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Suggested Citation:"Front Matter." National Academies of Sciences, Engineering, and Medicine. 2019. Pedestrian Safety Relative to Traffic-Speed Management. Washington, DC: The National Academies Press. doi: 10.17226/25618.
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Below is the uncorrected machine-read text of this chapter, intended to provide our own search engines and external engines with highly rich, chapter-representative searchable text of each book. Because it is UNCORRECTED material, please consider the following text as a useful but insufficient proxy for the authoritative book pages.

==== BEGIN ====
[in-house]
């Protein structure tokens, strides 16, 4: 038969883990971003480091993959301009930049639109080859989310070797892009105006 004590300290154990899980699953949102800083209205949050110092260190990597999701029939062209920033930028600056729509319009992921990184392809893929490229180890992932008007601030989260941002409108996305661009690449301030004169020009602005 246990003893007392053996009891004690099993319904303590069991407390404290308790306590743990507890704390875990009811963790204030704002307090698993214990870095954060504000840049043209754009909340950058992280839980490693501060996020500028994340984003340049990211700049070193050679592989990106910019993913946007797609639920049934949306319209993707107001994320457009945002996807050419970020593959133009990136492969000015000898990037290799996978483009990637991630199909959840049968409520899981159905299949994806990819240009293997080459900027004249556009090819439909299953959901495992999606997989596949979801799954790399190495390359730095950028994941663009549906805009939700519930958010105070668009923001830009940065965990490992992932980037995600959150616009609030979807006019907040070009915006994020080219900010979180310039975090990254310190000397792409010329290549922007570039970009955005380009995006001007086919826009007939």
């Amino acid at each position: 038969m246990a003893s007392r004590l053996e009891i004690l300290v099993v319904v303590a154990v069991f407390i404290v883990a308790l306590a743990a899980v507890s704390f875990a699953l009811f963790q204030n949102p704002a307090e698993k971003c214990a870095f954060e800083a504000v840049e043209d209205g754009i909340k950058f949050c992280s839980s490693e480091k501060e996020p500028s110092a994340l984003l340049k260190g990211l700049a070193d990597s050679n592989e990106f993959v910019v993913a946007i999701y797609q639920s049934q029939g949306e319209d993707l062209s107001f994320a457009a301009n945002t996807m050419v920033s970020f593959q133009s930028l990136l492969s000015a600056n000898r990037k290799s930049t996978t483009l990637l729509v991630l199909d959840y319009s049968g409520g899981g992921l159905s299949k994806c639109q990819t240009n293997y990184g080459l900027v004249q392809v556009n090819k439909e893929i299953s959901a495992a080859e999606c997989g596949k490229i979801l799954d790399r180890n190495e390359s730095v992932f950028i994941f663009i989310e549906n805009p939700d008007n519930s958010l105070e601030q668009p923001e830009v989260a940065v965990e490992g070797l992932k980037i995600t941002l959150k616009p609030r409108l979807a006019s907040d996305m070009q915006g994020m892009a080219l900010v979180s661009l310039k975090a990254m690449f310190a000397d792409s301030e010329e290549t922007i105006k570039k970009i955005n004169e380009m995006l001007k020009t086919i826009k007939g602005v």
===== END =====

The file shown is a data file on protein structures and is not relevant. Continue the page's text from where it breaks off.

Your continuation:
Pedestrian Safety Relative to Traffic-Speed Management A Synthesis of Highway Practice Rebecca L. Sanders ArizonA StAte UniverSity Tempe, AZ Belinda Judelman Sara Schooley toole DeSign groUp, llC Portland, OR 2019 Research sponsored by the American Association of State Highway and Transportation Officials in cooperation with the Federal Highway Administration Subscriber Categories Highways • Pedestrians and Bicyclists • Safety and Human Factors N A T I O N A L C O O P E R A T I V E H I G H W A Y R E S E A R C H P R O G R A M NCHRP SYNTHESIS 535